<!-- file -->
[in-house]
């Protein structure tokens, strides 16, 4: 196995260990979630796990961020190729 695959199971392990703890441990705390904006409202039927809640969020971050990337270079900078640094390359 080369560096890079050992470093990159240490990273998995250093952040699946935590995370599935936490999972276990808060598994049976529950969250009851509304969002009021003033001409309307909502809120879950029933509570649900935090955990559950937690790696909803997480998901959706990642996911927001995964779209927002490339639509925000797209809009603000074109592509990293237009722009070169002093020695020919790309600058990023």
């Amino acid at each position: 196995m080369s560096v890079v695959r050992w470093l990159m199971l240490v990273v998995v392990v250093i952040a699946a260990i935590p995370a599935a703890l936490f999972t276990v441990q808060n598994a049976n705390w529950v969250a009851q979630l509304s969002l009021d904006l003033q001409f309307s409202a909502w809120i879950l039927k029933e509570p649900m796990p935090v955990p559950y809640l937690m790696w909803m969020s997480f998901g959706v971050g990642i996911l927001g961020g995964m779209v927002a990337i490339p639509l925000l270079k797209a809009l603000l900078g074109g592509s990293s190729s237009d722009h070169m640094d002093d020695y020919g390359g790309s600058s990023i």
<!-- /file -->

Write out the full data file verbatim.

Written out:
[in-house]
């Protein structure tokens, strides 16, 4: 196995260990979630796990961020190729 695959199971392990703890441990705390904006409202039927809640969020971050990337270079900078640094390359 080369560096890079050992470093990159240490990273998995250093952040699946935590995370599935936490999972276990808060598994049976529950969250009851509304969002009021003033001409309307909502809120879950029933509570649900935090955990559950937690790696909803997480998901959706990642996911927001995964779209927002490339639509925000797209809009603000074109592509990293237009722009070169002093020695020919790309600058990023």
């Amino acid at each position: 196995m080369s560096v890079v695959r050992w470093l990159m199971l240490v990273v998995v392990v250093i952040a699946a260990i935590p995370a599935a703890l936490f999972t276990v441990q808060n598994a049976n705390w529950v969250a009851q979630l509304s969002l009021d904006l003033q001409f309307s409202a909502w809120i879950l039927k029933e509570p649900m796990p935090v955990p559950y809640l937690m790696w909803m969020s997480f998901g959706v971050g990642i996911l927001g961020g995964m779209v927002a990337i490339p639509l925000l270079k797209a809009l603000l900078g074109g592509s990293s190729s237009d722009h070169m640094d002093d020695y020919g390359g790309s600058s990023i």